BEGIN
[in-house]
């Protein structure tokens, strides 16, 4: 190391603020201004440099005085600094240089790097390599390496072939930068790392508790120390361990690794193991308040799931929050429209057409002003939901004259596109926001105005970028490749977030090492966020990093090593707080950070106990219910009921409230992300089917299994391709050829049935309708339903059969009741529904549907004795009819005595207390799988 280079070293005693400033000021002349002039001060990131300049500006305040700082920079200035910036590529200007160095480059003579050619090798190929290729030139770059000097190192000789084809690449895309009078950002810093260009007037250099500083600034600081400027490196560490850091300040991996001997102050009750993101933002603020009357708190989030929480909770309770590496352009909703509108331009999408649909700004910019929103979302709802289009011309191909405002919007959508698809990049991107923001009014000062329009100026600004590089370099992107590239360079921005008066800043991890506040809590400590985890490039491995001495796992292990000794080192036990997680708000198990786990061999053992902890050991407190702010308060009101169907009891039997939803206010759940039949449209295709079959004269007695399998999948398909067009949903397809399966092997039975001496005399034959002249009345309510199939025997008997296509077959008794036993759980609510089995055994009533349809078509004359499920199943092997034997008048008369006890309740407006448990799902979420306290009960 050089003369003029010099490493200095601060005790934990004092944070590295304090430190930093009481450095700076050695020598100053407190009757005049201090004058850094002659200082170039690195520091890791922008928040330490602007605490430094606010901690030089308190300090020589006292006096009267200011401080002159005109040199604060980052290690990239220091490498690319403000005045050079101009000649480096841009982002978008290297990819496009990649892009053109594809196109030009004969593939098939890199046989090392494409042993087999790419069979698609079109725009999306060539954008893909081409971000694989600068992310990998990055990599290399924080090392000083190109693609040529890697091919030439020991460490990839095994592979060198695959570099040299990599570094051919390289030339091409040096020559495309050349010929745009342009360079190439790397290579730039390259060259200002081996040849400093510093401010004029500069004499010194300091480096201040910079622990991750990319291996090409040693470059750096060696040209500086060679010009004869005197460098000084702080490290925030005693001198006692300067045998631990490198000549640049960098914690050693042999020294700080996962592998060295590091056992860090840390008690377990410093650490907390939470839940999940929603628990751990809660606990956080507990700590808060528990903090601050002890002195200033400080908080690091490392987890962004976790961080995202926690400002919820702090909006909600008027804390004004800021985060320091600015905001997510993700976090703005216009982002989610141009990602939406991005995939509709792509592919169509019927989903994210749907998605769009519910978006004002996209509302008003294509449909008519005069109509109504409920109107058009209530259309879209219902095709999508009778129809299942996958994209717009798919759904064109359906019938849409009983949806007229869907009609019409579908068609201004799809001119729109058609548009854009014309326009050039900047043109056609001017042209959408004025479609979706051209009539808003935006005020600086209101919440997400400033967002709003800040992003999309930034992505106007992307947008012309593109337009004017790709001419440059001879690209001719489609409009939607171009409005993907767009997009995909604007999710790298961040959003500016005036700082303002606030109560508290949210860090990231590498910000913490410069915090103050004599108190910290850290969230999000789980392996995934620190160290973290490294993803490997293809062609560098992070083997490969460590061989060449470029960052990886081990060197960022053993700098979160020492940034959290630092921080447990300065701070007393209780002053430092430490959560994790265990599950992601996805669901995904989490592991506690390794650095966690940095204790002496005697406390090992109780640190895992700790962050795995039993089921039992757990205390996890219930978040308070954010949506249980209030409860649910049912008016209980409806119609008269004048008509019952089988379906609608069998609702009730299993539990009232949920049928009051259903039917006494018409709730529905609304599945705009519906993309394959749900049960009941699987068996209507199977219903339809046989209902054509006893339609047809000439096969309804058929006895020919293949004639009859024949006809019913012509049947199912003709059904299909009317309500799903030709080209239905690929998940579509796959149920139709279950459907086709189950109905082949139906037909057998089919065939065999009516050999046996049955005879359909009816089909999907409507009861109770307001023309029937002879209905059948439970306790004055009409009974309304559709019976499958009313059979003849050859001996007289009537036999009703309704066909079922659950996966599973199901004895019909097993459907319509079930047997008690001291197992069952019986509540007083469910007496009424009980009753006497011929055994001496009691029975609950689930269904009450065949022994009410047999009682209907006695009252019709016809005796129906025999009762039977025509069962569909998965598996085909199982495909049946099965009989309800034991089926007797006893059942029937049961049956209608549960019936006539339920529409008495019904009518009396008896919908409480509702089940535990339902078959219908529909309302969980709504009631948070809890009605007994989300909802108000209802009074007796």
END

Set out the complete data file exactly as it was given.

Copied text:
[in-house]
């Protein structure tokens, strides 16, 4: 190391603020201004440099005085600094240089790097390599390496072939930068790392508790120390361990690794193991308040799931929050429209057409002003939901004259596109926001105005970028490749977030090492966020990093090593707080950070106990219910009921409230992300089917299994391709050829049935309708339903059969009741529904549907004795009819005595207390799988 280079070293005693400033000021002349002039001060990131300049500006305040700082920079200035910036590529200007160095480059003579050619090798190929290729030139770059000097190192000789084809690449895309009078950002810093260009007037250099500083600034600081400027490196560490850091300040991996001997102050009750993101933002603020009357708190989030929480909770309770590496352009909703509108331009999408649909700004910019929103979302709802289009011309191909405002919007959508698809990049991107923001009014000062329009100026600004590089370099992107590239360079921005008066800043991890506040809590400590985890490039491995001495796992292990000794080192036990997680708000198990786990061999053992902890050991407190702010308060009101169907009891039997939803206010759940039949449209295709079959004269007695399998999948398909067009949903397809399966092997039975001496005399034959002249009345309510199939025997008997296509077959008794036993759980609510089995055994009533349809078509004359499920199943092997034997008048008369006890309740407006448990799902979420306290009960 050089003369003029010099490493200095601060005790934990004092944070590295304090430190930093009481450095700076050695020598100053407190009757005049201090004058850094002659200082170039690195520091890791922008928040330490602007605490430094606010901690030089308190300090020589006292006096009267200011401080002159005109040199604060980052290690990239220091490498690319403000005045050079101009000649480096841009982002978008290297990819496009990649892009053109594809196109030009004969593939098939890199046989090392494409042993087999790419069979698609079109725009999306060539954008893909081409971000694989600068992310990998990055990599290399924080090392000083190109693609040529890697091919030439020991460490990839095994592979060198695959570099040299990599570094051919390289030339091409040096020559495309050349010929745009342009360079190439790397290579730039390259060259200002081996040849400093510093401010004029500069004499010194300091480096201040910079622990991750990319291996090409040693470059750096060696040209500086060679010009004869005197460098000084702080490290925030005693001198006692300067045998631990490198000549640049960098914690050693042999020294700080996962592998060295590091056992860090840390008690377990410093650490907390939470839940999940929603628990751990809660606990956080507990700590808060528990903090601050002890002195200033400080908080690091490392987890962004976790961080995202926690400002919820702090909006909600008027804390004004800021985060320091600015905001997510993700976090703005216009982002989610141009990602939406991005995939509709792509592919169509019927989903994210749907998605769009519910978006004002996209509302008003294509449909008519005069109509109504409920109107058009209530259309879209219902095709999508009778129809299942996958994209717009798919759904064109359906019938849409009983949806007229869907009609019409579908068609201004799809001119729109058609548009854009014309326009050039900047043109056609001017042209959408004025479609979706051209009539808003935006005020600086209101919440997400400033967002709003800040992003999309930034992505106007992307947008012309593109337009004017790709001419440059001879690209001719489609409009939607171009409005993907767009997009995909604007999710790298961040959003500016005036700082303002606030109560508290949210860090990231590498910000913490410069915090103050004599108190910290850290969230999000789980392996995934620190160290973290490294993803490997293809062609560098992070083997490969460590061989060449470029960052990886081990060197960022053993700098979160020492940034959290630092921080447990300065701070007393209780002053430092430490959560994790265990599950992601996805669901995904989490592991506690390794650095966690940095204790002496005697406390090992109780640190895992700790962050795995039993089921039992757990205390996890219930978040308070954010949506249980209030409860649910049912008016209980409806119609008269004048008509019952089988379906609608069998609702009730299993539990009232949920049928009051259903039917006494018409709730529905609304599945705009519906993309394959749900049960009941699987068996209507199977219903339809046989209902054509006893339609047809000439096969309804058929006895020919293949004639009859024949006809019913012509049947199912003709059904299909009317309500799903030709080209239905690929998940579509796959149920139709279950459907086709189950109905082949139906037909057998089919065939065999009516050999046996049955005879359909009816089909999907409507009861109770307001023309029937002879209905059948439970306790004055009409009974309304559709019976499958009313059979003849050859001996007289009537036999009703309704066909079922659950996966599973199901004895019909097993459907319509079930047997008690001291197992069952019986509540007083469910007496009424009980009753006497011929055994001496009691029975609950689930269904009450065949022994009410047999009682209907006695009252019709016809005796129906025999009762039977025509069962569909998965598996085909199982495909049946099965009989309800034991089926007797006893059942029937049961049956209608549960019936006539339920529409008495019904009518009396008896919908409480509702089940535990339902078959219908529909309302969980709504009631948070809890009605007994989300909802108000209802009074007796």